- Raley’s will sponsor a food lab within the [email protected] incubator in Woodland, California, a press release from AgStart announced last week.
- Raley’s Food Lab, a shared-use kitchen incubator accessible to local food entrepreneurs, will serve as a location for product experimentation, development and testing. Raley’s will also offer mentorship to participating entrepreneurs on scaling their businesses.
- Raley's Food Lab will help the grocery chain develop and test new products that it could potentially bring to its stores.
Located in the hills of Northern California, the lab, which plans to open its doors on April 1, will draw from the region’s diverse agricultural industry, as well as take advantage of several food processing firms located in the area.
These types of labs can offer grocers an opportunity to connect with local startups and experiment with different products before choosing which ones could hit store shelves. Kroger recently funded grants to food entrepreneurs to cover rent costs at Northern Kentucky's Incubator Kitchen Collective. It can also promote an image of community-building among consumers.
The access to early innovation could be a boon for Raley's, which promotes its use of local farms, selling produce from nearby establishments. Its private label line Purely Made also provides clean label products and include locals influences.
The $1.5 million facility was created by a public-private partnership between food retail sponsors, the U.S. Economic Development Administration, Yolo County and the City of Woodland. The incubator aims to use sustainable practices in its work. It will be powered in part by on-site solar-covered parking and use LED lighting, for example. This aligns with some of the company's ethos on its website, which emphasizes the grocer's work with suppliers to provide sustainable seafood, cage-free eggs and minimally processed pork, among other efforts. Raley’s other existing sustainability projects include a local effort to reduce microplastics in Lake Tahoe, LED lighting for new store construction and reflective “cool roofs” to reduce air conditioning waste.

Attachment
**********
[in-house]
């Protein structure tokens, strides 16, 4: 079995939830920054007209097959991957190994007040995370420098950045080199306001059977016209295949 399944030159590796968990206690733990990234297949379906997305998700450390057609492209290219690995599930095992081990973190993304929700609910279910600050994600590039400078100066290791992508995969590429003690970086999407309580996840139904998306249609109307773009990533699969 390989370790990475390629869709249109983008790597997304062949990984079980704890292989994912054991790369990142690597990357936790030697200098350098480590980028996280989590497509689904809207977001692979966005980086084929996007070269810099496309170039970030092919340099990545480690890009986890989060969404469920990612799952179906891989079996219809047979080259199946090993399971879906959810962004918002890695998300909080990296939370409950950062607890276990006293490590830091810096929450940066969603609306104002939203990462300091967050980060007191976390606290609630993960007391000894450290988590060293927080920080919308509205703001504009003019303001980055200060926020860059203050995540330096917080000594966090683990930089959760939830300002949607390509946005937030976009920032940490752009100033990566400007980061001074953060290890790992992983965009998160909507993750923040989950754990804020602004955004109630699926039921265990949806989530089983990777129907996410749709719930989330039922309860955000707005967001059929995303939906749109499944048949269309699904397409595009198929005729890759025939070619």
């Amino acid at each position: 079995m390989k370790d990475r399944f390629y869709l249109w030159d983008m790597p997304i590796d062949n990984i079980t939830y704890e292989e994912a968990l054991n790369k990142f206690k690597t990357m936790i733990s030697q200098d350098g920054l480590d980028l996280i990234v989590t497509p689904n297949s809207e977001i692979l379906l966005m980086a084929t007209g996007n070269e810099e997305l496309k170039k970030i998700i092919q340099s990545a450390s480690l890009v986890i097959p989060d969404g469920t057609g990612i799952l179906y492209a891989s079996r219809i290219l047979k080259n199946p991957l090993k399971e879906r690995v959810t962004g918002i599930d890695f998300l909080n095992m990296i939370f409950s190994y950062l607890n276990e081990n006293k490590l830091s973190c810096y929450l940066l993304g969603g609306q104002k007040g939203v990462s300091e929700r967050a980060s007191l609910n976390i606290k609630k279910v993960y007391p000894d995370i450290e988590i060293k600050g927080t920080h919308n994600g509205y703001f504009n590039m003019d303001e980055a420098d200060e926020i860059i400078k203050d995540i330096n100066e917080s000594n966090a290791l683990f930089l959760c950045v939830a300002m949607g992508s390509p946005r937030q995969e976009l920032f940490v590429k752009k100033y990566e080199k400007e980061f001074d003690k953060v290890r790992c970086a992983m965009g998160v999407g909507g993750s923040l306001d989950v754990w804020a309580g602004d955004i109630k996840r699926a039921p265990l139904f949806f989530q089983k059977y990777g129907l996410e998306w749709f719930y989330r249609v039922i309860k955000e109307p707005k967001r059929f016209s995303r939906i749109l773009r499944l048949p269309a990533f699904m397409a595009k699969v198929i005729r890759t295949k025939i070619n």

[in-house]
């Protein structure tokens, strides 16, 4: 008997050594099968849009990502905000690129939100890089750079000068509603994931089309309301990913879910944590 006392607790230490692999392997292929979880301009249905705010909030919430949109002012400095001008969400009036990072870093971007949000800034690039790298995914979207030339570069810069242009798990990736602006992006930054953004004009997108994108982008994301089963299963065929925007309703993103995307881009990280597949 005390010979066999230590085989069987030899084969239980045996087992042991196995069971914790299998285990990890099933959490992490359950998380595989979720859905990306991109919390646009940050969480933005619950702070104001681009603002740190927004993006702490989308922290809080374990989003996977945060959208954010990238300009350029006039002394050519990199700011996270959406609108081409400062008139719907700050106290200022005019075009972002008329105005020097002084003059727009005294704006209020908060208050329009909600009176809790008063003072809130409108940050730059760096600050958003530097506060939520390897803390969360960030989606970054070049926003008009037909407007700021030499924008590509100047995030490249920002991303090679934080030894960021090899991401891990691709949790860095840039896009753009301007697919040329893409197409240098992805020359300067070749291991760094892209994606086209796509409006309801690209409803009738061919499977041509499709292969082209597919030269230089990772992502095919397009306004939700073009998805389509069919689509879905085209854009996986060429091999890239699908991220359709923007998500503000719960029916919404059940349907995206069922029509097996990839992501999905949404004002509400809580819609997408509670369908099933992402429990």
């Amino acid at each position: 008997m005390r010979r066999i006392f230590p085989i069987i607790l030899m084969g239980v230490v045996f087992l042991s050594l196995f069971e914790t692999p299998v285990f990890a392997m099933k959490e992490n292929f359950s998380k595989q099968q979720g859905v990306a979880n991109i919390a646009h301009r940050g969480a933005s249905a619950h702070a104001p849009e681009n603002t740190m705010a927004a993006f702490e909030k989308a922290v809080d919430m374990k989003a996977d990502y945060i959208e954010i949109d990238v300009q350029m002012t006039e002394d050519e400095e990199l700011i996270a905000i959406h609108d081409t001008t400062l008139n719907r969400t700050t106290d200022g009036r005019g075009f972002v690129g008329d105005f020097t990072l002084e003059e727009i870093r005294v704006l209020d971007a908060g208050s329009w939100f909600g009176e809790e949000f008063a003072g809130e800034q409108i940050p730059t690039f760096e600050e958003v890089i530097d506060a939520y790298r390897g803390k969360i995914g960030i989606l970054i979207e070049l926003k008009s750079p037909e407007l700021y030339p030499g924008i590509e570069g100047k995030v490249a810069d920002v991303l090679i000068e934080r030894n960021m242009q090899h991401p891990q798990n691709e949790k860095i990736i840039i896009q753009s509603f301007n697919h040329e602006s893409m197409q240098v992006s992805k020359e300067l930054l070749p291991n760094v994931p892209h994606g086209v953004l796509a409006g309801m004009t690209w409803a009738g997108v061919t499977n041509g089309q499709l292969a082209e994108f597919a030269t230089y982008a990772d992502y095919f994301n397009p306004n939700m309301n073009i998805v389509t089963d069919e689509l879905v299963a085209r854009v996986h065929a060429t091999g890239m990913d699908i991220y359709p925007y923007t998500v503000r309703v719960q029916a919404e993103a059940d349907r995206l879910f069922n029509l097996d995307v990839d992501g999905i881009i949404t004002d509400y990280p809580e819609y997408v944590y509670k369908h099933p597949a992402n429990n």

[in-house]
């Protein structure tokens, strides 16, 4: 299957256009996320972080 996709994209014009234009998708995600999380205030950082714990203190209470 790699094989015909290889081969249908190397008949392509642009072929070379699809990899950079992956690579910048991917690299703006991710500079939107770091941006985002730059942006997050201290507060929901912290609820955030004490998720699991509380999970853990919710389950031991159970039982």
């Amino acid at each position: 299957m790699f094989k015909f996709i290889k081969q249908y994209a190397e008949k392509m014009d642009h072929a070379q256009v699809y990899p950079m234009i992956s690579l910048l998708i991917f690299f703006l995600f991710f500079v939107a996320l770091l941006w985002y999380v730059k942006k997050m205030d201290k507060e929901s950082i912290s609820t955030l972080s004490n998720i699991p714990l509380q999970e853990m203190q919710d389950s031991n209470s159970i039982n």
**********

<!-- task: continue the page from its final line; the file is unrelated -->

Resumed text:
In addition, the Raley’s Food Lab will provide entrepreneurs ready access to the adjacent Yocha Dehe Lab, which provides nutrition and health assessments, as they work to build their brands.
A Food Corridor report from January 2020 on shared-kitchen incubators found that professional development and capacity-building support was in high demand among food entrepreneurs. The report noted the growth of the budding industry was stymied by a lack of formalized regulation and limited access to working capital.
But the report, which drew from survey responses by 180 incubators, concluded that such facilities can provide critical support for successful small business growth as long as there exists a “community of actors and resources” funding and supporting new projects. This community is particularly critical for entrepreneurs who are immigrants, women and refugees.